The Cocoa Beach area, with 72 miles of sun-bronzed Atlantic shoreline, is known for its stellar waves.
You'll find professional surfers practicing their moves, and maybe you'll be inspired to take a lesson.
These are the perfect beaches for family day trips, especially if you happen to be visiting a theme park in nearby Orlando.
The beaches, listed here from north to south, range from popular and lively to private and hidden.
Canaveral National Seashore, Playalinda Beach
Canaveral National Seashore, located on a barrier island, offers ocean, beach, dune, hammock, lagoon, salt marsh and pine flatland habitats. It's a beautiful, quiet place to spend your time. The beachfront here is a secluded 24-mile stretch where sea and space meet. This is an undeveloped beach, without vendors or stores, so be sure to bring any supplies you may need for the day. There is a parking area with boardwalk access over the dunes.
Jetty Park at Port Canaveral
The 35-acre park features the 1,500-foot Malcolm E. McLouth Fishing Pier and three acres of sandy beach. It's one of the busiest parks in the county, but that's only because it offers something for everyone. There are covered pavilions, picnic areas, campsites, showers and restrooms. It's a good spot to try some fishing or to just relax and watch the kids play.
Cherie Down Park
Dappled with sand dunes and sea grasses, Cherie Down Park is a seven-acre community beach park in a neighborhood setting. If you're looking for a place for a picnic, stop here. There's a 200-foot boardwalk that winds along the dunes, and on the beach you can take a swim, play volleyball, build a sandcastle or fish in the surf.
Cocoa Beach Pier
This pier is a historical landmark of Florida's Space Coast, and this stretch of beach is famous for surfing and sunning. This is a good spot to people-watch because the beach teems with excitement. You can take a surf lesson on the gentle, consistent waves, or just watch the pros. The pier also features restaurants and shops.
Alan Shepard Park
Shepard Park is a five-acre oceanfront park named after astronaut Alan Shepard. Facilities include large picnic pavilions, several smaller covered picnic areas and a bathhouse. There's plenty of parking and many shops are within walking distance. This is another park right in the middle of the action.
Sidney Fischer Park
This 10-acre, oceanfront park is a family favorite, an ideal place for a picnic and a swim in the Atlantic. The park was named after Sidney Fischer, who served as the mayor of Cocoa Beach from 1956 to 1960. There are picnic pavilions, showers and restrooms.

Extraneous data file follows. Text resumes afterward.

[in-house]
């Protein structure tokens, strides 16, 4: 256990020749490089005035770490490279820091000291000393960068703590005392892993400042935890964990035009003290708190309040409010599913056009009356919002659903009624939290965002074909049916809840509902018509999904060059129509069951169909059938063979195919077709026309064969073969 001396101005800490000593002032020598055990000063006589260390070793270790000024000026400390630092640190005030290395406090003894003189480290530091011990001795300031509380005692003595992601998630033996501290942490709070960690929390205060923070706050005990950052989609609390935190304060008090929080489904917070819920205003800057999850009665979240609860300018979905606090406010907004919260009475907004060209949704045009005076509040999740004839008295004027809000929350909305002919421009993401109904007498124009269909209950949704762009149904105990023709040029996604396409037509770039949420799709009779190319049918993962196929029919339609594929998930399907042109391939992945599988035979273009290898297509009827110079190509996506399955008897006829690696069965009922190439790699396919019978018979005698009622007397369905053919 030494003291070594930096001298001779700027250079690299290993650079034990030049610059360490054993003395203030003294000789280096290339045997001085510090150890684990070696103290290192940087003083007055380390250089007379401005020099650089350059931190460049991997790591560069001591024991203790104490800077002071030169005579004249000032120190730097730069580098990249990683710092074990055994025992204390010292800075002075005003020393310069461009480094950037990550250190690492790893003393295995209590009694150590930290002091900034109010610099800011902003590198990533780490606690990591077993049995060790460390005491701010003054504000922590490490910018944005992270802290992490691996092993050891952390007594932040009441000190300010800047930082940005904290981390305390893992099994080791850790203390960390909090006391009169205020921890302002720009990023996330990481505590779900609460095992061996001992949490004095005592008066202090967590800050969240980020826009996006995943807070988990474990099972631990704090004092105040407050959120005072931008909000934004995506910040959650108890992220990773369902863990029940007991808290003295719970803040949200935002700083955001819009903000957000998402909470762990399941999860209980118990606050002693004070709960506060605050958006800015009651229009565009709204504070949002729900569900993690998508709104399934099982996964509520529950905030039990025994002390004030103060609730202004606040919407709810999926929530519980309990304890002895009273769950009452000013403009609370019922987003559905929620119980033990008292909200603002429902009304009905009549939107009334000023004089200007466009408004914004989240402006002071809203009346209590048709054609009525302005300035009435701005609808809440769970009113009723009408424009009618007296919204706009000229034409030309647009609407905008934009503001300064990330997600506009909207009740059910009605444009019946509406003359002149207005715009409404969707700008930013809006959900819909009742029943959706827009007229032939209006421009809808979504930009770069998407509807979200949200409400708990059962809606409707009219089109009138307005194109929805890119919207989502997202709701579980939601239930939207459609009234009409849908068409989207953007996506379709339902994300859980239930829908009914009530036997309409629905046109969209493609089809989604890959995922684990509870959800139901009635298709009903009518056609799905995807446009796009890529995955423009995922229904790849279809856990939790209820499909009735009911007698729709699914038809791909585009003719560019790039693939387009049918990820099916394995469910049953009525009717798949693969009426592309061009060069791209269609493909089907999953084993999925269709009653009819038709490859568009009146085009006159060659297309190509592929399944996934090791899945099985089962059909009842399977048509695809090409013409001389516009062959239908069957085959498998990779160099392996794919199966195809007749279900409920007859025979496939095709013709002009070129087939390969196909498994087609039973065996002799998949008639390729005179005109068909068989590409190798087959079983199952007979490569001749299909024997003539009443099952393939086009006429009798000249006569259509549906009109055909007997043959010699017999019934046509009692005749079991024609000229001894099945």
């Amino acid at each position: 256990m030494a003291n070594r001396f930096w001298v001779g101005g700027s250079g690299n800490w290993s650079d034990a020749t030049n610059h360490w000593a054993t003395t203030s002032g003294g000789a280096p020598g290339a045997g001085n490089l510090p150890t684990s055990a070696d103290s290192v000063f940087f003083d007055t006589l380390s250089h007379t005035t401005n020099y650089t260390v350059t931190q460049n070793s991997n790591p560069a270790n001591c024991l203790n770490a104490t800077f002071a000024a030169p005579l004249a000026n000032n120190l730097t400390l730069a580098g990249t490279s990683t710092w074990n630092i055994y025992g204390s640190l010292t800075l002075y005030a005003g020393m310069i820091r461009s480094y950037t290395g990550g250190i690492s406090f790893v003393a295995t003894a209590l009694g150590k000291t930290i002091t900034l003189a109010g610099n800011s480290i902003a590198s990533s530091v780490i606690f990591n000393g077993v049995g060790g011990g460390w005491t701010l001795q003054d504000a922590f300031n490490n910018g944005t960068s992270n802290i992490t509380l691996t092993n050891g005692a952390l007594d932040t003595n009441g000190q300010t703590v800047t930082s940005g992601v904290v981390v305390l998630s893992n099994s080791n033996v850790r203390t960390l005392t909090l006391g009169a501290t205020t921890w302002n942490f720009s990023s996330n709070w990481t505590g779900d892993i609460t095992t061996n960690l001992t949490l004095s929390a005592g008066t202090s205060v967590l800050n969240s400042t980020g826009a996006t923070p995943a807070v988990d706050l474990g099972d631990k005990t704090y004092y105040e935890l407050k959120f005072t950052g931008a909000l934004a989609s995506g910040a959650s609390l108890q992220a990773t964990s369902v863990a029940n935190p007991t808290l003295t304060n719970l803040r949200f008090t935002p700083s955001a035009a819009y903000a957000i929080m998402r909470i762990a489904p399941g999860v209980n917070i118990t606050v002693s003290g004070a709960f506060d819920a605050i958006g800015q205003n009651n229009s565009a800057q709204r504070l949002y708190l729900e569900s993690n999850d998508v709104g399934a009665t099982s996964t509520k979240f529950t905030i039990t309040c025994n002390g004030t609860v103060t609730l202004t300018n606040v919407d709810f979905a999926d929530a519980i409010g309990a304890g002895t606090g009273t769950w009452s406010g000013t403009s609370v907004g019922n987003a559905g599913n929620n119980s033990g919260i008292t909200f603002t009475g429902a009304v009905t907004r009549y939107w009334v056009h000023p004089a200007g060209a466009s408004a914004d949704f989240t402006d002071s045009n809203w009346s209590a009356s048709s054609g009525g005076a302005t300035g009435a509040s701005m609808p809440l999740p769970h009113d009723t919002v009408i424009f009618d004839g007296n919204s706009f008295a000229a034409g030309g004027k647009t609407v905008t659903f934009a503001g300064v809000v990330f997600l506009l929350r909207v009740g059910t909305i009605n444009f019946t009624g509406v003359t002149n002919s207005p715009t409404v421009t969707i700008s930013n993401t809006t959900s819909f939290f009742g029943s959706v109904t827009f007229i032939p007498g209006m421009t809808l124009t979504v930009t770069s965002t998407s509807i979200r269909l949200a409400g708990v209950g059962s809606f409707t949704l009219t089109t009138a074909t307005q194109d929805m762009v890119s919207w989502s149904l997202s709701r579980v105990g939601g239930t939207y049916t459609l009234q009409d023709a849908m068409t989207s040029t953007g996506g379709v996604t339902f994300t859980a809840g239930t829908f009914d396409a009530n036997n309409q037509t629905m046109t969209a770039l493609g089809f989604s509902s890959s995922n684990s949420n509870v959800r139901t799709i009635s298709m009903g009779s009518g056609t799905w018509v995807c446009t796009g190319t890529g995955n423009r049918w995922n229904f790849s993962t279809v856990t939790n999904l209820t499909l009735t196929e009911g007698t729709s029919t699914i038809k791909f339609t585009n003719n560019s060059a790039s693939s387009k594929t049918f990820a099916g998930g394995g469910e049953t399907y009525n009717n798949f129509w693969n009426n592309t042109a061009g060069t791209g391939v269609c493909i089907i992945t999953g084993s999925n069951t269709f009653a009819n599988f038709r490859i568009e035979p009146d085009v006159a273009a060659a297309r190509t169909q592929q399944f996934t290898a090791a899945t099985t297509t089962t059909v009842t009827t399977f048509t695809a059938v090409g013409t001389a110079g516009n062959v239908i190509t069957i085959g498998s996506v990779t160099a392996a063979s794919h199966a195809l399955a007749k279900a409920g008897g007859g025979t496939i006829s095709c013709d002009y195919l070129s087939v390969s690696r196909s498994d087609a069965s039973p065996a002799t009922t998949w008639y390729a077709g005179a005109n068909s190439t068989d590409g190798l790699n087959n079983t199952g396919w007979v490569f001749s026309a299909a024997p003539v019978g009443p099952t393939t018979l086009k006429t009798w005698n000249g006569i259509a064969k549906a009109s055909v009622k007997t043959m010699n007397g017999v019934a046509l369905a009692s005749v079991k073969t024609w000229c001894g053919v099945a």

Lori Wilson Park
This beach park of nearly 33 acres features a 3,155-foot boardwalk that winds through the nature hammocks. There are six dune crossovers, picnic areas, restrooms, showers and a playground. If you're curious about area wildlife and plant life, be sure to check out this park.
Robert P. Murkshe Memorial Park
At 16th Street, this 2.5-acre beach park offers access to the ocean for surf fishing and relaxation. There is a dune crossover and a pavilion.
This two-acre neighborhood park is one mile south of the Pineda Causeway. It is landscaped with native plants and provides dune crossovers for beachgoers and surf fishing. There are two sheltered picnic areas, showers and restrooms.
Hightower Beach Park
Surfing and fishing are popular at Hightower Beach Park, a quiet two-acre neighborhood beach park located four miles south of the SR 404-Pineda Causeway.
Canova Beach Park
Overlooking the Atlantic Ocean, Canova Beach Park is a community gathering place with 12.4 acres of warm, soft sand and a xeriscape garden with native plants. It features a pavilion, grills, picnic areas, three dune crossovers, showers and restrooms.
Howard E. Futch Memorial Park (formerly Paradise Beach Park)
On the beach 1-½ miles south of Eau Gallie Boulevard, Paradise Beach Park is a great place for Frisbee, volleyball and body surfing. There are large pavilions, five dune crossovers, showers and restrooms. This beach is quiet, generous and wide, and is a favorite surfing spot for locals.
Indialantic is a sleepy town of 3,800, where you can ride the waves or just kick back on the peaceful shores. You can find beach access at most of the street ends, but if you want a beach with facilities, try James H. Nance Park: it boasts picnic areas, showers and restrooms.
Spessard Holland North and South Beach Parks
The north park is slightly more than 4½ acres of beautiful beach park. This park has three dune crossovers, three boardwalk pavilions, showers and restrooms. The south park features another seven acres of beach. With seasonal lifeguards, it's another popular family park with a 150-foot boardwalk and raised picnic areas. There are two pavilions, six dune crossovers, showers and restrooms. Fishing is popular here.
Coconut Point Park
Coconut Point Park has 36 acres of beachfront beauty. It's a popular sea turtle nesting site, and perfect for beachcombing, surfing and surf fishing. There are two dune crossovers, a small pavilion, showers and restrooms.
Known for great surfing and shoreline fishing, this peaceful two-acre community beach park is just the place to steal away for a quiet afternoon.
Photos by Lauren Tjaden for VISIT FLORIDA